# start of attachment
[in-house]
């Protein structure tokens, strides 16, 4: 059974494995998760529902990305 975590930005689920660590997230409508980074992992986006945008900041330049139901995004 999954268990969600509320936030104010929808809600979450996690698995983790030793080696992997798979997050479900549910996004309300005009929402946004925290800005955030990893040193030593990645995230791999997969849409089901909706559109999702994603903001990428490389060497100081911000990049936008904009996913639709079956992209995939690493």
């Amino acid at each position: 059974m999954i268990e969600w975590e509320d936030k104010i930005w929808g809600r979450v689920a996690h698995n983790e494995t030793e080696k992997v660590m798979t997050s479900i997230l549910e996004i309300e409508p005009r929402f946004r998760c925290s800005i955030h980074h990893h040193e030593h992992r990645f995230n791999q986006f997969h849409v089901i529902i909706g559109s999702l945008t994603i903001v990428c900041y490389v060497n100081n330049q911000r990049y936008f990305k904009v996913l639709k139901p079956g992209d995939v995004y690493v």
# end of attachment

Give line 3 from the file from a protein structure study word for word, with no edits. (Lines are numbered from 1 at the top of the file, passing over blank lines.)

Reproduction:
């Amino acid at each position: 059974m999954i268990e969600w975590e509320d936030k104010i930005w929808g809600r979450v689920a996690h698995n983790e494995t030793e080696k992997v660590m798979t997050s479900i997230l549910e996004i309300e409508p005009r929402f946004r998760c925290s800005i955030h980074h990893h040193e030593h992992r990645f995230n791999q986006f997969h849409v089901i529902i909706g559109s999702l945008t994603i903001v990428c900041y490389v060497n100081n330049q911000r990049y936008f990305k904009v996913l639709k139901p079956g992209d995939v995004y690493v």